The Magnitsky Effect – Economic Consequences for Human Rights Abuse? | Institute for Human Rights and Business

The Magnitsky Effect – Economic Consequences for Human Rights Abuse?

Commentary, 20 July 2020

By John Morrison, Chief Executive, IHRB

What do 25 Russians, 20 Saudis, 2 Burmese Generals and some North Korean institutions have in common?  They are the first names on the newly-issued list under the UKs Global Human Rights Sanctions Regulations 2020, the latest of several so-called Magnitsky Acts” to have appeared around the world.

A Magnitsky-like Approach

Followers of IHRBs Voices podcast series might remember my colleague Salil Tripathis interview with book about it.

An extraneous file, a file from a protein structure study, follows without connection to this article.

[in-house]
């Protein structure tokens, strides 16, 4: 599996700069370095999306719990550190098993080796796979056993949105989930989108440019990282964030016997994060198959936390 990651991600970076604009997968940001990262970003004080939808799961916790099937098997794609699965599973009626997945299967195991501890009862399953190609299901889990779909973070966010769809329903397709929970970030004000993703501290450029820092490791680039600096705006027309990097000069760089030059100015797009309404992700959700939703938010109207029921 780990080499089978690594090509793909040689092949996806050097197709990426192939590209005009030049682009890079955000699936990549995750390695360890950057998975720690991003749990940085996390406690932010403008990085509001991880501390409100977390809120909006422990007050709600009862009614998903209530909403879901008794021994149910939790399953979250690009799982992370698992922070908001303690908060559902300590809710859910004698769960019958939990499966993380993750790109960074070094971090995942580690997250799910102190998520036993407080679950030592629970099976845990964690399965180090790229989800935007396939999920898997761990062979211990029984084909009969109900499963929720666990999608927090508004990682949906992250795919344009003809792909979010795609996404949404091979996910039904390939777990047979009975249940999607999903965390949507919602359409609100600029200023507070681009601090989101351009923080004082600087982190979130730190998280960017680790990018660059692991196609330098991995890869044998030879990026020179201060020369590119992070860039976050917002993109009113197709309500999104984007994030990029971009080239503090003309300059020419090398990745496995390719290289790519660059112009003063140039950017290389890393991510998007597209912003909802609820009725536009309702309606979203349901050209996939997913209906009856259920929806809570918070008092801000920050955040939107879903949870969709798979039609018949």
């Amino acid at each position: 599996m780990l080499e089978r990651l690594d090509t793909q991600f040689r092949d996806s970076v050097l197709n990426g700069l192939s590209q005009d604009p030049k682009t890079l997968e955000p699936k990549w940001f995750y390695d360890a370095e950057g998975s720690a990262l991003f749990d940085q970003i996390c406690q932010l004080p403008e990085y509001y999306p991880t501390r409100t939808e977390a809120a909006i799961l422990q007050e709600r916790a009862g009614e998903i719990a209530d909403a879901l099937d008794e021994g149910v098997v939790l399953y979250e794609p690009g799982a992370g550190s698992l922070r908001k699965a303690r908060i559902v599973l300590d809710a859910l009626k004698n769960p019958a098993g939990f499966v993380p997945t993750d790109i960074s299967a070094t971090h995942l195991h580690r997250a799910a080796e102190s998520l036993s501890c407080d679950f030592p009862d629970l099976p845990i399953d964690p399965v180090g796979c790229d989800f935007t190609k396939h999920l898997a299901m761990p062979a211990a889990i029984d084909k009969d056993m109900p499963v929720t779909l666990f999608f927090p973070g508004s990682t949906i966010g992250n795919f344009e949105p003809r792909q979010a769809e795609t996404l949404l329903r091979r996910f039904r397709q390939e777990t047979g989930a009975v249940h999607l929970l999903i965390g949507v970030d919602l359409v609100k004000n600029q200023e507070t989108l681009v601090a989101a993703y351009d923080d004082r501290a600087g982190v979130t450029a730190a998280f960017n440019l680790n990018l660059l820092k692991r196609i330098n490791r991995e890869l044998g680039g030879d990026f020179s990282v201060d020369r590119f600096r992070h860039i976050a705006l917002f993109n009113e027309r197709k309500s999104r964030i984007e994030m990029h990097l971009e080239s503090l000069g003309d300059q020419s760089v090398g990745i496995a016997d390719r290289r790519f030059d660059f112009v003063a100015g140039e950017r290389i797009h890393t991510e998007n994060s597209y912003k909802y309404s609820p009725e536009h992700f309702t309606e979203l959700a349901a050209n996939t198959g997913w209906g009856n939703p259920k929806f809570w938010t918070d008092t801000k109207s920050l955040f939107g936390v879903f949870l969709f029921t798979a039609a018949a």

In 2012, the United States government passed legislation targeting economic sanctions against Russian individuals seen as responsible for Magnitsky’s death. The law was expanded in 2016 to apply globally, and ises the US government to sanction those who it sees as serious human rights offenders, freeze their assets, and ban them from entering the country.

Even if economic penalties might have some effect, is it appropriate to penalise a whole country for the acts of individual leaders?

Now the UK has passed Magnitsky-like legislation as well. This has long been of personal interest to Dominic Raab, the still relatively new UK Foreign Secretary, who previously served as an expert in international humanitarian law for the Foreign Office. As well as his long-standing commitment to the issue, his strong support for Brexit suggests he was probably keen to get the UKs position in place before European Union Foreign Ministers agree their list of individuals over the months to come (a longer process given the different strategic interests involved).

Targeted or Broad-Based?